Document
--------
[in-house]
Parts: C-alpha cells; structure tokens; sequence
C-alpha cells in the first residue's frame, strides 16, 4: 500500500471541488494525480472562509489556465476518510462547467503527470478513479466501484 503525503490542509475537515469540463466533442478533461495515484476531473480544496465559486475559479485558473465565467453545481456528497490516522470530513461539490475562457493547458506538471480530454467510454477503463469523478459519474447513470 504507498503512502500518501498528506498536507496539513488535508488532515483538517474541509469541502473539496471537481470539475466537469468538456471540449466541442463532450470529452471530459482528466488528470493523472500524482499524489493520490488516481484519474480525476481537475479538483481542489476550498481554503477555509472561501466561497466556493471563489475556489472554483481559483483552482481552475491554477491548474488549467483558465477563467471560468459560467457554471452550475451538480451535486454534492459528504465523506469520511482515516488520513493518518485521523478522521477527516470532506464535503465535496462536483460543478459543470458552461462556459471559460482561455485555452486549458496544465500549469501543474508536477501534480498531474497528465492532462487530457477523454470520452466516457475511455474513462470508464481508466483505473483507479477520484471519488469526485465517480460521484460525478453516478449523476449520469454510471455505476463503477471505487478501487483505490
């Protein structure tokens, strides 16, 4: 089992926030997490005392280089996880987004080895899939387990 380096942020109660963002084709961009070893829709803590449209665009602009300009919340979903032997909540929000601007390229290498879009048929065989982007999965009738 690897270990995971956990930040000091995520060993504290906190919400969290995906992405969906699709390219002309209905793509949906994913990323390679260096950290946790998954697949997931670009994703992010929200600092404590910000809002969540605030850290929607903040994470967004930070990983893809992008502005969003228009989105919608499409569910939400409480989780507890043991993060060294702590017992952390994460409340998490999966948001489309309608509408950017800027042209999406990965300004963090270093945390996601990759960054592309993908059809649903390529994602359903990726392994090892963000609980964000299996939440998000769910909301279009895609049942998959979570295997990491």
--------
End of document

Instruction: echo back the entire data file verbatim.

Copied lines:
[in-house]
Parts: C-alpha cells; structure tokens; sequence
C-alpha cells in the first residue's frame, strides 16, 4: 500500500471541488494525480472562509489556465476518510462547467503527470478513479466501484 503525503490542509475537515469540463466533442478533461495515484476531473480544496465559486475559479485558473465565467453545481456528497490516522470530513461539490475562457493547458506538471480530454467510454477503463469523478459519474447513470 504507498503512502500518501498528506498536507496539513488535508488532515483538517474541509469541502473539496471537481470539475466537469468538456471540449466541442463532450470529452471530459482528466488528470493523472500524482499524489493520490488516481484519474480525476481537475479538483481542489476550498481554503477555509472561501466561497466556493471563489475556489472554483481559483483552482481552475491554477491548474488549467483558465477563467471560468459560467457554471452550475451538480451535486454534492459528504465523506469520511482515516488520513493518518485521523478522521477527516470532506464535503465535496462536483460543478459543470458552461462556459471559460482561455485555452486549458496544465500549469501543474508536477501534480498531474497528465492532462487530457477523454470520452466516457475511455474513462470508464481508466483505473483507479477520484471519488469526485465517480460521484460525478453516478449523476449520469454510471455505476463503477471505487478501487483505490
């Protein structure tokens, strides 16, 4: 089992926030997490005392280089996880987004080895899939387990 380096942020109660963002084709961009070893829709803590449209665009602009300009919340979903032997909540929000601007390229290498879009048929065989982007999965009738 690897270990995971956990930040000091995520060993504290906190919400969290995906992405969906699709390219002309209905793509949906994913990323390679260096950290946790998954697949997931670009994703992010929200600092404590910000809002969540605030850290929607903040994470967004930070990983893809992008502005969003228009989105919608499409569910939400409480989780507890043991993060060294702590017992952390994460409340998490999966948001489309309608509408950017800027042209999406990965300004963090270093945390996601990759960054592309993908059809649903390529994602359903990726392994090892963000609980964000299996939440998000769910909301279009895609049942998959979570295997990491």